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Solutions for missing teeth

Solution for a missing dentalIf you have had one or a few teeth removed in the past, you may have thought about having them replaced. Missing teeth can not only be unsightly – they can also result in loss of chewing ability, collapse of your facial height (which is related to an aged look), and loss of surrounding bone.

The three general options available are:

  • Dentures (plates)
  • Bridges
  • Implants

Dentures are probably the most economical solution for replacing several missing teeth. However the catch is, they are removable. This means you will need to take them out and put them back in every day to clean them (and your natural teeth). Dentures can also start moving around inside your mouth when eating, if they are old or ill fitting.

After a tooth is removed, the bone and gums in the gap will tend to resorb. Resorbing causes a change in the shape of the tissue where the tooth used to be. Because of this natural phenomenon, dentures usually need to be remade or relined every few years to ensure they fit well in your mouth. If you have a bad gag reflex, you may not feel dentures are a suitable treatment option as they may seem rather bulky in the mouth at first. This happens because the dentures rely on the remaining teeth and gums to seat them, and provide support and retention. The fitting process may take multiple appointments as impressions/moulds are taken and your new dentures have to be fabricated. A trial fitting of your denture plate also has to be performed in your mouth to test for fit, functionality, comfort and aesthetics. Finally, your dentures will be processed, completed and fitted. We will also provide you with instructions on care and maintenance. Follow up visits are recommended, so we can check if your dentures continue to fit and function correctly.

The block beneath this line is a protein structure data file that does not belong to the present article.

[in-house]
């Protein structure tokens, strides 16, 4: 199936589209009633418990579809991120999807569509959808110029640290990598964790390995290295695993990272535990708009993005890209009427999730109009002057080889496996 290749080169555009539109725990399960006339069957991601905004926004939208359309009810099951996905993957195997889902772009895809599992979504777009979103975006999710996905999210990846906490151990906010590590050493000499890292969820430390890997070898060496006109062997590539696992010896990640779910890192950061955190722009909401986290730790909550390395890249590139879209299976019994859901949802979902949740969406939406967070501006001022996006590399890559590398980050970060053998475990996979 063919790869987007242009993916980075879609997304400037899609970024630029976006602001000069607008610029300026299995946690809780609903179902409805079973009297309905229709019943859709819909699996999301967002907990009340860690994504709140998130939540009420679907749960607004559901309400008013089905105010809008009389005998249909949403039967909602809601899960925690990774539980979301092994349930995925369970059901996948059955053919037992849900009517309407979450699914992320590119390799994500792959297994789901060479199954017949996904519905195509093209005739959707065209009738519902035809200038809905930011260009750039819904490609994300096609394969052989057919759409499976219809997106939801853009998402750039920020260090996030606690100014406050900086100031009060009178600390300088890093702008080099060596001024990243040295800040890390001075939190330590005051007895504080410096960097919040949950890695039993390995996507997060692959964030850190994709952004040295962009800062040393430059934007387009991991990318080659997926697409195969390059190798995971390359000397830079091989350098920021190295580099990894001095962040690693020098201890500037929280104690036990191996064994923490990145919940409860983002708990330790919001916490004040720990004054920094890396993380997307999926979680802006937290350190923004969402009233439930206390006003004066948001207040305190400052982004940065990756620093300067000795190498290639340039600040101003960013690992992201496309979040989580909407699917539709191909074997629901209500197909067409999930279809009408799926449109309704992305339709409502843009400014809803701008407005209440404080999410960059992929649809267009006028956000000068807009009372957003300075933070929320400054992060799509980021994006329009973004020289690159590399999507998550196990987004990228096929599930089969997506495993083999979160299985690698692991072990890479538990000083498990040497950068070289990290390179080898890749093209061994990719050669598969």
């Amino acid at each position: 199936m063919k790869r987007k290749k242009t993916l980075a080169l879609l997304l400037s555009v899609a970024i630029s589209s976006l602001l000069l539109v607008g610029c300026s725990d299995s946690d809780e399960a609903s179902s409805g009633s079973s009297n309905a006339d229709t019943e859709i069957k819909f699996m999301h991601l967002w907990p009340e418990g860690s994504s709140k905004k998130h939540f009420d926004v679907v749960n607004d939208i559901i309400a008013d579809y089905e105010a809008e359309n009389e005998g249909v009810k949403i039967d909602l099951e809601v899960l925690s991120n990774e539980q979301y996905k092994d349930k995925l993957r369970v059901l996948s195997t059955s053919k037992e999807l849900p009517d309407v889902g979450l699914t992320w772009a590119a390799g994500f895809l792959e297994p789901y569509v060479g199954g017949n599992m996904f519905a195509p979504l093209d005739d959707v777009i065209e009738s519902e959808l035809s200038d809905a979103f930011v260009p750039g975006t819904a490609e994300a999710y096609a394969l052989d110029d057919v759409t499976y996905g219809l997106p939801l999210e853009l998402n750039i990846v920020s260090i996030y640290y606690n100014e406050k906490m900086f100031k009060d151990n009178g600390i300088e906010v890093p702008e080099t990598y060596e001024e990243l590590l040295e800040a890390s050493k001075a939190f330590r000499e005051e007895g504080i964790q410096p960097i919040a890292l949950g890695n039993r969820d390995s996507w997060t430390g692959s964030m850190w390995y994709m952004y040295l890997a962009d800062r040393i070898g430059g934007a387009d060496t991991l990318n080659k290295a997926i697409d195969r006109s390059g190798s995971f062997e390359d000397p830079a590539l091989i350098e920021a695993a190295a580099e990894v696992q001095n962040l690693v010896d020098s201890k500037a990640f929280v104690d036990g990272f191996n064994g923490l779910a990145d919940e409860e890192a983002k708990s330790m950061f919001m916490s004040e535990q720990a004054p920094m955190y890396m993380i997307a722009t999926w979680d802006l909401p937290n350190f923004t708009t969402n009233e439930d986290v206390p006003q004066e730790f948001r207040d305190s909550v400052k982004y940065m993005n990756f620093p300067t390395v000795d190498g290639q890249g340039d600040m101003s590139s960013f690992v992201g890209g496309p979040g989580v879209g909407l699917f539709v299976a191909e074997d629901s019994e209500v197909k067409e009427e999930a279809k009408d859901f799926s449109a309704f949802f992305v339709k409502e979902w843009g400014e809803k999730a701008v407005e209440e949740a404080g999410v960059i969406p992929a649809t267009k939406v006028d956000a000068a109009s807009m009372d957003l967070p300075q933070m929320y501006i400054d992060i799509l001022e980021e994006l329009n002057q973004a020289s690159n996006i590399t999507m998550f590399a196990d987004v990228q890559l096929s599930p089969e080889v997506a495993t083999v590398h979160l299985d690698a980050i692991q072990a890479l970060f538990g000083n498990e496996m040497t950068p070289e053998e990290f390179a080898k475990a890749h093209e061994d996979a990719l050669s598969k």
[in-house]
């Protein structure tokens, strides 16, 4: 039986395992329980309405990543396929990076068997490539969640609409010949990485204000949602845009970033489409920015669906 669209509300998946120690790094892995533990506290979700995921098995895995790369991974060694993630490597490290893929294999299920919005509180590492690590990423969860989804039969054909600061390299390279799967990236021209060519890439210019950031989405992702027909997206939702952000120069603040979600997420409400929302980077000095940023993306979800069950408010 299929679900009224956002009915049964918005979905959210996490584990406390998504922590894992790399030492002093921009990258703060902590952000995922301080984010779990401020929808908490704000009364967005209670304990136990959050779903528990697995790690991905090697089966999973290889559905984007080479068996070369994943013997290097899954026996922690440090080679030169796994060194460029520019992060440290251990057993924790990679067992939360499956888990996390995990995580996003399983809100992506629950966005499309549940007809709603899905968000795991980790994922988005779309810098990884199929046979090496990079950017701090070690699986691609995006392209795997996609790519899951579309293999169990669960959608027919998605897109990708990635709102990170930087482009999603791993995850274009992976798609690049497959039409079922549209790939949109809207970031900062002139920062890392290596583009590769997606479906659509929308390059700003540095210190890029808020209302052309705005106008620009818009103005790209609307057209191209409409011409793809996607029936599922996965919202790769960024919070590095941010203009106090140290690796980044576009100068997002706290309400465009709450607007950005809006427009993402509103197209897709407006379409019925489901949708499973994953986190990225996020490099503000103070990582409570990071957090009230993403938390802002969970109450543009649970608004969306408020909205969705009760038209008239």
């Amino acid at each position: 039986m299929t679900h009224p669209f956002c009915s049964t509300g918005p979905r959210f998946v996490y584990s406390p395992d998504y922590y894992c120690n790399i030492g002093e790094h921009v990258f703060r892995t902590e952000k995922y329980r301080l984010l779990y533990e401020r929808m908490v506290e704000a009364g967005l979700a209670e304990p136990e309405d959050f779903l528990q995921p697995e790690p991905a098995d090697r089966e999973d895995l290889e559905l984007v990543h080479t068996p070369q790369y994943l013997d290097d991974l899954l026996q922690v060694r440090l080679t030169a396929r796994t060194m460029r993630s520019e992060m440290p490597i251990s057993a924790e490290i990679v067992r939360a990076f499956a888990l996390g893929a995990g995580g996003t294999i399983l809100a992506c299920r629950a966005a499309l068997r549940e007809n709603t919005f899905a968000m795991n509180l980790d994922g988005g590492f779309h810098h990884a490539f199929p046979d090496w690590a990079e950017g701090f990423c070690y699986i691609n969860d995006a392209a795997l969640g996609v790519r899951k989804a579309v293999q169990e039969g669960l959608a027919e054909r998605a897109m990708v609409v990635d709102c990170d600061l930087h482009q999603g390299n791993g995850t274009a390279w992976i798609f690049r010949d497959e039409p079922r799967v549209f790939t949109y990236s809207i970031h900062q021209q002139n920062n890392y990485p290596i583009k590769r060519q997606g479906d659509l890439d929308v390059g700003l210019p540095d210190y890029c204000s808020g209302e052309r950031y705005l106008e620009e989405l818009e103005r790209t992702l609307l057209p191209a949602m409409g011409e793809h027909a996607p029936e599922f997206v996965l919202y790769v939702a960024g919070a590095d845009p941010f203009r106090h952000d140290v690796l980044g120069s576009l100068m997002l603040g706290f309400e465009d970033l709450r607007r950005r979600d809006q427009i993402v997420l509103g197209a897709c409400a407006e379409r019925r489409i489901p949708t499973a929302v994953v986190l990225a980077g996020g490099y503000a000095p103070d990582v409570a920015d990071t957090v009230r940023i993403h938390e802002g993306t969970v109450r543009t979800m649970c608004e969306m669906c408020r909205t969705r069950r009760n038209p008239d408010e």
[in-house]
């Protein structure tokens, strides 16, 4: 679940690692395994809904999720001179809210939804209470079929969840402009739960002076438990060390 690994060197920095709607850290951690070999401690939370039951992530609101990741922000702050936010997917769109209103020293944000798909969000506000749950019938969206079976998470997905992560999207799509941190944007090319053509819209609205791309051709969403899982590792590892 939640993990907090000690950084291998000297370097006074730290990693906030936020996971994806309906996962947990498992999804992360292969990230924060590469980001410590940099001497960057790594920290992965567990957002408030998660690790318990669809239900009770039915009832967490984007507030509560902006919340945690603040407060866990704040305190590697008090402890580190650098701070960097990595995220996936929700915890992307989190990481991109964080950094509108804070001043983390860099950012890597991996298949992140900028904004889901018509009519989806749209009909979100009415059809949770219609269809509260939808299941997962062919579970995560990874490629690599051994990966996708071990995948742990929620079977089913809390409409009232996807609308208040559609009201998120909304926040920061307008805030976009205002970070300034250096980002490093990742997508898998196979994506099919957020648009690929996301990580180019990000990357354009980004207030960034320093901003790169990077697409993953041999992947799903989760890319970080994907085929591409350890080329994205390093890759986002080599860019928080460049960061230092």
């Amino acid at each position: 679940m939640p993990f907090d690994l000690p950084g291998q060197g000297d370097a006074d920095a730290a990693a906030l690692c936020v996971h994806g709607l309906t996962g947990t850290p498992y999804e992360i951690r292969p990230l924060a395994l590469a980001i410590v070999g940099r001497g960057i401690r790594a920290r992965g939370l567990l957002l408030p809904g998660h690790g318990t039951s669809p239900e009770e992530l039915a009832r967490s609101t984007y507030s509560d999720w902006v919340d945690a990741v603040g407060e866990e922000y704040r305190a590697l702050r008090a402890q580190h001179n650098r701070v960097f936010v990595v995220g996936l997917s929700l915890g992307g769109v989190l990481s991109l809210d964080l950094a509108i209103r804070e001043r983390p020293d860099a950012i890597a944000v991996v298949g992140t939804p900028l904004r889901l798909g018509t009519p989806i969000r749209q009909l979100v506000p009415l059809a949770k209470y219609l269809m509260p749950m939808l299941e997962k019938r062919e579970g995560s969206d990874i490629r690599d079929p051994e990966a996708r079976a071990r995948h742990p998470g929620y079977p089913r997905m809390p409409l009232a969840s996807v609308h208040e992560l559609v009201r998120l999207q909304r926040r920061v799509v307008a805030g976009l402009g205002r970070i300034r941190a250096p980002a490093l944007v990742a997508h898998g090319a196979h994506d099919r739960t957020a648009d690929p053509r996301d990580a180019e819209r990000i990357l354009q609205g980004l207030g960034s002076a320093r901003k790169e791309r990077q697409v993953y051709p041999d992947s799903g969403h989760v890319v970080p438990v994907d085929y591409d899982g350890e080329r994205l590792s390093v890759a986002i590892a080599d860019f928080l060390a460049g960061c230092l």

Bridges are a good option if you are only missing one or two teeth – but only if the remaining teeth and gums adjacent to the gaps are in a healthy condition.

Bridges rely on adjacent teeth for support (they are connected/fixed to them), so supporting teeth need to be assessed for their suitability. They are a fixed option, so unlike dentures, they cannot be removed. Compared to dentures, bridges are much more comfortable. They are less bulky and more stable in the mouth. Depending on the design of the bridge, some of the adjacent teeth may need to be shaved to fit the bridge onto them. The replacement tooth (or pontic – as we call it) “sits” on the gum area where the missing tooth was. It will be important for you to clean under this pontic on a daily basis to prevent food or bacteria from accumulating there. The procedure usually can be completed within 2 appointments – from the preparation to the fitting of the bridge.

Implants are the best option for replacing teeth, but also the most costly. The reason being they support themselves independently.

Implants are comparable to having brand new teeth placed in your mouth. Hence there is no need for any shaving of adjacent teeth or bulky uncomfortable dentures. However, just like your natural teeth, you will need to practice good oral hygiene – this ensures the health of your implant and the surrounding tissue after placement. Prior to placement, there is usually a fair bit of planning involved. Your Leeming dentist will need to determine if there is enough quality and quantity of bone in the area supporting the implant. As part of this assessment, you will be asked to attend an appointment to receive a 3D scan. The 3D scan assists us by providing highly accurate images of your jawbone. These 3D images allow us to check that there is sufficient jawbone width and density for an implant procedure. After confirmation, a minor phase of surgery will be planned and performed to place the implants into your jawbone. Healing time after this procedure is approximately 3 months. Once the implant has fully integrated with the jawbone, the permanent prosthetic tooth can be attached. The entire procedure usually takes between 3 to 6 months to complete. *AHPRA statement is in the footer